Signal International owned a dry dock in Port Arthur, Texas. When the dry dock sank, Signal tendered it to its pollution underwriter, Great American, and to its GL underwriters and excess underwriters. The Great American pollution policy called for the application of New York law. Contending Signal had not told Great American about the condition of the dry dock and in so failing, Signal had made material misrepresentations, failing to report that the dry dock had been surveyed and found to have a negative value. Though the Second Circuit makes much of Signal’s failure to disclose problems with the dry dock, the surveys are more equivocal. Some surveys contended the dry dock was in ‘fair to good’ condition; others indicated it had deeper problems. Signal used doublers where there were wastage holes and ABS does not approve of the use of doublers. The ABS survey of the dry dock, nine years before the loss, was therefore harshest. In 2007 and 2009, two surveys of the dry dock called it essentially fair to good.
When the dry dock sank, removal costs exceeded $12,000,000.
Signal maintained a pollution policy through Great American between 2004 and the loss in 2009. Signal did not disclose the surveys of the barge to Great American, and at depositions Great American representatives testified - understandably - they would want to know about the surveys.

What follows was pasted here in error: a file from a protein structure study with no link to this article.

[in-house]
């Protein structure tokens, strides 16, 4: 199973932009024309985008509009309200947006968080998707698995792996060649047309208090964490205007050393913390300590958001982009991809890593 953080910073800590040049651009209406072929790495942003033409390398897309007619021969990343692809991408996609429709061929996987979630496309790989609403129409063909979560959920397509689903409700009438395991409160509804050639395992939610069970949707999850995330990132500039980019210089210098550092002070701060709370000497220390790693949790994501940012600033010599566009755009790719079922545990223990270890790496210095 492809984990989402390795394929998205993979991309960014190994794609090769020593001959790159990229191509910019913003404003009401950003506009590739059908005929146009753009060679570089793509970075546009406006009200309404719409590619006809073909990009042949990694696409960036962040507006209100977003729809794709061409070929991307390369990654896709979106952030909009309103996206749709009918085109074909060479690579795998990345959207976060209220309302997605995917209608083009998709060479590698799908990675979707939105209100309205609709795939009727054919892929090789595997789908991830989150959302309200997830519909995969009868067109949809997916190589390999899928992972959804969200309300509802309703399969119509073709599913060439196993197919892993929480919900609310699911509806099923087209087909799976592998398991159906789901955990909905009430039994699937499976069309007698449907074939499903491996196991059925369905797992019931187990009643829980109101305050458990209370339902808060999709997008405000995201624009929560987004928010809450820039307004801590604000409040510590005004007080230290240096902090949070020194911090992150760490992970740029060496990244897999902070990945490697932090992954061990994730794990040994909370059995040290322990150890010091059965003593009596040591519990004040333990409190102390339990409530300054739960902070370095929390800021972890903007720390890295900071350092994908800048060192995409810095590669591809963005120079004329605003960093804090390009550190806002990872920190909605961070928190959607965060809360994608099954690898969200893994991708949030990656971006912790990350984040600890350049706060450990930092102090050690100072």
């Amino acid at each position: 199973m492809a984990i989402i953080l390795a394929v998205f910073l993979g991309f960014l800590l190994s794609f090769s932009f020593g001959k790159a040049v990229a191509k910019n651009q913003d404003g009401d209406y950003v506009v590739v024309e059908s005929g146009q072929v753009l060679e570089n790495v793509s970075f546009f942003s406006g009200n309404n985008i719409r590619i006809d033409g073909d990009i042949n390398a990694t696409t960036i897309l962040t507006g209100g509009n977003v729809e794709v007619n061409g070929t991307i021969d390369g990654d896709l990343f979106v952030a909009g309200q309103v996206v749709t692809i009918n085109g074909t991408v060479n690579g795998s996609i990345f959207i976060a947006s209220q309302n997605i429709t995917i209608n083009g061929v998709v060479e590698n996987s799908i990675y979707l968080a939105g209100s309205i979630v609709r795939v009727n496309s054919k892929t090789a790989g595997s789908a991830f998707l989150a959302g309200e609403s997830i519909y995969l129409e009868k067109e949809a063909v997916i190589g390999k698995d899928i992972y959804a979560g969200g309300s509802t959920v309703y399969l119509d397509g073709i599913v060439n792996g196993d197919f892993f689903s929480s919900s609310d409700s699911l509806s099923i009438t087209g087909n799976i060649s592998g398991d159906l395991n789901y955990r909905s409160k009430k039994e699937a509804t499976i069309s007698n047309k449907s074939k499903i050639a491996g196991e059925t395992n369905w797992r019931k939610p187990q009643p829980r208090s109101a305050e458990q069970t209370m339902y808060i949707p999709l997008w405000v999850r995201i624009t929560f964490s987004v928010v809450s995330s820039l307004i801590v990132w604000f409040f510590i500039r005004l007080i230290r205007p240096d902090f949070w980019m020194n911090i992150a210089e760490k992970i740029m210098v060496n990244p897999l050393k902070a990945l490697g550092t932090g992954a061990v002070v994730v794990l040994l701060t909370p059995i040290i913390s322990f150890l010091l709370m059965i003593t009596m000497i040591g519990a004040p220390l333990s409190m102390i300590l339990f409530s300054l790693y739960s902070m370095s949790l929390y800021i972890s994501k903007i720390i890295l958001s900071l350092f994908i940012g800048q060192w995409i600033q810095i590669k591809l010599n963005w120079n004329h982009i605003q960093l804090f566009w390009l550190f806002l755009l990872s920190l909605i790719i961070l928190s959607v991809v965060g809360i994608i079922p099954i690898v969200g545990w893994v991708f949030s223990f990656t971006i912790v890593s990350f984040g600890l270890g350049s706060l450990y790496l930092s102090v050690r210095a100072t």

The Second Circuit first addressed whether the pollution policy was maritime in nature and therefore subject to uberrimae fidei, the duty of ‘utmost good faith’ on the insured to disclose risks. The Second Circuit said “yes.” This is a little surprising because a dry dock is not a vessel and ordinarily not subject to maritime jurisdiction. But the Second Circuit held that the purpose of a pollution policy is to prevent the actual or imminent threat of discharge onto a navigable waterway, which implicates marine commerce under Norfolk Southern Railway v. Kirby, the Supreme Court’s famous 2004 maritime case involving a railroad.
Having determined maritime law applies, the Second Circuit found Signal had failed to disclose material facts the underwriter would have wanted to know. Even though Signal filled out the application fully and accurately, it failed to take the extra step of disclosing more than the underwriter had requested. Therefore the policy was voided.
Uberrimae Fidei is undergoing a renaissance everywhere but the Fifth Circuit, it seems. In the Fifth Circuit, it is probable this claim would have come out the other way. The Fifth Circuit has held uberrimae fidei is not entrenched federal law, so it can be supplemented by state law. In that case, the burden is typically on the insurer to learn more about the risks it is undertaking; it is not on the insured to disclose risks.